Researchers stopped short of advising more sunshine, or fruit-flavored gummy D supplements (yum!), to improve one’s cognitive function. But further research is warranted.
In addition, and perhaps most importantly, many children appear to be deficient in vitamin D (see below) so it may be worth investing in some of those gummy Ds.
Does Vitamin D Improve Brain Function?
New studies show low vitamin D levels may impair cognitive function
The push to prevent skin cancer may have come with unintended consequences—impaired brain function because of a deficiency of vitamin D…
“We know there are receptors for vitamin D throughout the central nervous system and in the hippocampus,” said Robert J. Przybelski,… “We also know vitamin D activates and deactivates enzymes in the brain and the cerebrospinal fluid that are involved in neurotransmitter synthesis and nerve growth.” In addition, animal and laboratory studies suggest vitamin D protects neurons and reduces inflammation.
Two new European studies looking at vitamin D and cognitive function have taken us one step further…
The scientists found that the lower the subjects’ vitamin D levels, the more negatively impacted was their performance on a battery of mental tests…
A second study, led by scientists at the University of Manchester in England… looked at vitamin D levels and cognitive performance in more than 3,100 men aged 40 to 79 in eight different countries across Europe. The data show that those people with lower vitamin D levels exhibited slower information-processing speed…
Although we now know that low levels of vitamin D are associated with cognitive impairment, we do not know if high or optimum levels will lessen cognitive losses. It is also unclear if giving vitamin D to those who lack it will help them regain some of these high-level functions…
Vitamin D for Quicker Thinking?
Men With Low Blood Levels of Vitamin D Fare Worse on Test Requiring Speedy Thinking
by ilene - August 22nd, 2009 11:17 pm
Performance takes energy – does your life-style pump you up with energy or drain it away?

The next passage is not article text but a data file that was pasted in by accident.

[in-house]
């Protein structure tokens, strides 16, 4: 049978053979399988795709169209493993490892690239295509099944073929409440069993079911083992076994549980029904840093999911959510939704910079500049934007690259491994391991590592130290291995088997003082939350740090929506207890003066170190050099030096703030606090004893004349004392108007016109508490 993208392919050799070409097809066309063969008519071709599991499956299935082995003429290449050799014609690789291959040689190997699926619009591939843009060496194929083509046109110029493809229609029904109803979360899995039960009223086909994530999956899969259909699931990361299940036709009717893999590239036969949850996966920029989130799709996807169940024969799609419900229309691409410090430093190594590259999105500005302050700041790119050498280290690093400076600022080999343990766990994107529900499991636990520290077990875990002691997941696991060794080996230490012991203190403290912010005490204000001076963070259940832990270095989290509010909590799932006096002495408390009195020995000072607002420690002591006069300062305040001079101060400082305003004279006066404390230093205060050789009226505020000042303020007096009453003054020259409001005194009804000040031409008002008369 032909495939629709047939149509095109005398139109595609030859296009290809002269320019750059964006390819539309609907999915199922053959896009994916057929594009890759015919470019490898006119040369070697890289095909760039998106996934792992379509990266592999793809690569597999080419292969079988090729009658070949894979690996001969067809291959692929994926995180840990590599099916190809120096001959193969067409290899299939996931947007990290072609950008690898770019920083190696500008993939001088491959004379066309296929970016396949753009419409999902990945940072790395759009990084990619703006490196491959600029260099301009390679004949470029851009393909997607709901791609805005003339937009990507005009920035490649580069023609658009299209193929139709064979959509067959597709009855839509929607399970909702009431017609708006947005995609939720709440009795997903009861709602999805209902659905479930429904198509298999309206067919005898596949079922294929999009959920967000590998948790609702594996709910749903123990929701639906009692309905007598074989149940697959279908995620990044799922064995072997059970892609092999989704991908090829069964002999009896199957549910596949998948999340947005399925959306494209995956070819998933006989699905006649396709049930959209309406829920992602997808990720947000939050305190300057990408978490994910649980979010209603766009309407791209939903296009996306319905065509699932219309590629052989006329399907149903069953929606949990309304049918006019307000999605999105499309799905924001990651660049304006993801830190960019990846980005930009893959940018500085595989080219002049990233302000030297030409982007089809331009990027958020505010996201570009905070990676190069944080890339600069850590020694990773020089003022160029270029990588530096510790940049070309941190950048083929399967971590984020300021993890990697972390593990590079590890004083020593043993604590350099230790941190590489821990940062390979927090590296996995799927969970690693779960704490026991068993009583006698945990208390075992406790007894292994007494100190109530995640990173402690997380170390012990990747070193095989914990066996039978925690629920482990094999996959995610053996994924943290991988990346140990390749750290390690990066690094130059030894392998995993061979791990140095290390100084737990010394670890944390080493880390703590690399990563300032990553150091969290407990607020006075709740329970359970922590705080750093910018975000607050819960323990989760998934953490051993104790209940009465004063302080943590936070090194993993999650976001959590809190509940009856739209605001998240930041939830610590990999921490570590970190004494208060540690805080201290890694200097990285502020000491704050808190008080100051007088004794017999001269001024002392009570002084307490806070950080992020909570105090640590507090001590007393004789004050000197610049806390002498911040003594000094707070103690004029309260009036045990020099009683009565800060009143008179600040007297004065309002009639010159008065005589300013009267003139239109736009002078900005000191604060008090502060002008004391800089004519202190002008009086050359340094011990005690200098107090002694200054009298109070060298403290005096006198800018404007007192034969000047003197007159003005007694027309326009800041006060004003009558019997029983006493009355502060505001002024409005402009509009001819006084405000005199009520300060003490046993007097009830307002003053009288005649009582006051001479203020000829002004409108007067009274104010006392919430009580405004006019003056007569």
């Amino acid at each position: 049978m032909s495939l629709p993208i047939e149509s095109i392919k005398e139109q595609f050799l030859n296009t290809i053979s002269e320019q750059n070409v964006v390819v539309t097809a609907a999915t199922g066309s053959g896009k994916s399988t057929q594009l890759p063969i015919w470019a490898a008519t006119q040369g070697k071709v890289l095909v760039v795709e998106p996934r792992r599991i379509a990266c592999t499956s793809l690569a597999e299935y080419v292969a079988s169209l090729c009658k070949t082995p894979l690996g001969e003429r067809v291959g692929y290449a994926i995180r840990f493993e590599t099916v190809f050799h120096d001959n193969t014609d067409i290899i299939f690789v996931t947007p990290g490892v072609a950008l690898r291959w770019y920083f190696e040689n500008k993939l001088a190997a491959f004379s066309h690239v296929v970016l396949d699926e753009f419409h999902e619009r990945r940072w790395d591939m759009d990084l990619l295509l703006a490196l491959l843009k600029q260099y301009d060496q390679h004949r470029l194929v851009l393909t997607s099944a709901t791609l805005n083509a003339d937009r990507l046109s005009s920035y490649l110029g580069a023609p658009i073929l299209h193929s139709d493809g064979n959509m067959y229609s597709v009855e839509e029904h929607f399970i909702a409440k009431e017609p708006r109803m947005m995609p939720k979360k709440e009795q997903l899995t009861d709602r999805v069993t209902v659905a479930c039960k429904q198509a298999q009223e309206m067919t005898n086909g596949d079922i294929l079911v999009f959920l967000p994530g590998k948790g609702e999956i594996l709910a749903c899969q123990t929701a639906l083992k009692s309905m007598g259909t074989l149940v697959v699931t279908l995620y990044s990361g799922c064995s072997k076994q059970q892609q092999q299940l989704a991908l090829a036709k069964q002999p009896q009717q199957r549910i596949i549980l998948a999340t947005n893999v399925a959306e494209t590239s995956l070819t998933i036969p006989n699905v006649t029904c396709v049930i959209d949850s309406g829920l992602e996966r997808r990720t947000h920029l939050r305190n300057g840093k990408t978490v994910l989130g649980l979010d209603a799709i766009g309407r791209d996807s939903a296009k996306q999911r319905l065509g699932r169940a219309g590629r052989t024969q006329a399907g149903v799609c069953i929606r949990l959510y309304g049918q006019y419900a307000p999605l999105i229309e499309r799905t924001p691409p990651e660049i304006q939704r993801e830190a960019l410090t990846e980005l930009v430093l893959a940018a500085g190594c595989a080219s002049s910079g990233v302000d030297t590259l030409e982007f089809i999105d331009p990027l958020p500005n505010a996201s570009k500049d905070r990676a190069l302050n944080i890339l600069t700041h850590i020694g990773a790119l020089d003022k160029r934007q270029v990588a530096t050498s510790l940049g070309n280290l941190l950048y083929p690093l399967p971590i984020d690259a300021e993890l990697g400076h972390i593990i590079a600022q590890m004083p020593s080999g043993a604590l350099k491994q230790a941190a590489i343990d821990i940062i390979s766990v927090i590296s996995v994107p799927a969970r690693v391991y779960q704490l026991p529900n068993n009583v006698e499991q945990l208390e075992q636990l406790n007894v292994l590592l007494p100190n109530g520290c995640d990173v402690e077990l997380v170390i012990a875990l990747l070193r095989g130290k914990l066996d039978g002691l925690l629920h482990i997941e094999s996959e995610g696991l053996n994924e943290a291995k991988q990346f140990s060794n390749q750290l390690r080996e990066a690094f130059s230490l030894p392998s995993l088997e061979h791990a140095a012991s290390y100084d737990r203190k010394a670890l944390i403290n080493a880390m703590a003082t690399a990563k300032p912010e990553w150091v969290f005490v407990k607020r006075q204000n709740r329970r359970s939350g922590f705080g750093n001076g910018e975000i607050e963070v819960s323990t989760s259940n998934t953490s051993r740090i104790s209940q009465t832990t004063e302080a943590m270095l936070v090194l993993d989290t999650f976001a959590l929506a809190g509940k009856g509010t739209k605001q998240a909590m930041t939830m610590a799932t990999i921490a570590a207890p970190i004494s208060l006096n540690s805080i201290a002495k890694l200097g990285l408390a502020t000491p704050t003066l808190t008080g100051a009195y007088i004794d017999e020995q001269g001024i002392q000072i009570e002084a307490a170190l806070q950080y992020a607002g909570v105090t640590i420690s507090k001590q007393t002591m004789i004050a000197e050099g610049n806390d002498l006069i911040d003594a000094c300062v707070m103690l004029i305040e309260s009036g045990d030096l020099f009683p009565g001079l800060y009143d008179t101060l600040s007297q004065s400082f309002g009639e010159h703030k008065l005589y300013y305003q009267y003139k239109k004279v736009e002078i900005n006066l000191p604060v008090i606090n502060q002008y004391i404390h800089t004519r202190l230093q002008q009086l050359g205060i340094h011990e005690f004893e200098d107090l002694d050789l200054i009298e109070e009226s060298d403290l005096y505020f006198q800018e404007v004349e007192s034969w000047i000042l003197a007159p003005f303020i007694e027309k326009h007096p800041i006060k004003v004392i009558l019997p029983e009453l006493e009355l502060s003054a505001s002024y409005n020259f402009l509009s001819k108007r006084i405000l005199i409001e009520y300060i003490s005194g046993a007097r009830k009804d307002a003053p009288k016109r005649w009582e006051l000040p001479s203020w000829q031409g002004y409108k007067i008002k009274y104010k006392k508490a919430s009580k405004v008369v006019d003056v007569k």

By Brett Steenbarger at TraderFeed
I recently posted on the topics of psychological energy and life success and how we can overcome procrastination to become more productive. What is the difference between someone who persists through adversity and someone who gives up? Someone who makes that one extra trade to recover losses and someone who does not? Someone who stays alert and focused on opportunity and someone who overtrades in unfocused moments?
As Jim Loehr has pointed out, many times the difference is one of psychological and physical energy. How many times have we seen a basketball team make an attempt at a comeback, only to run out of gas late in the game and ultimately fall short? The same thing happens in the boxing ring: fatigue makes cowards and weaklings of the best fighters.
Less well appreciate are the effects of mental fatigue. We have free will only to the degree that we can direct ourselves in goal-oriented ways. When we are burned out, overwhelmed, or just plain tired, we lose that capacity for direction. We drift, rather than act with intent. Even our minds drift, rather than stay focused on goals.
It’s important to recognize that fatigue is not just something that happens to us, but also something that we actively do: we fatigue ourselves with low-yield activities, negative self-talk, and the frustration of unmet needs.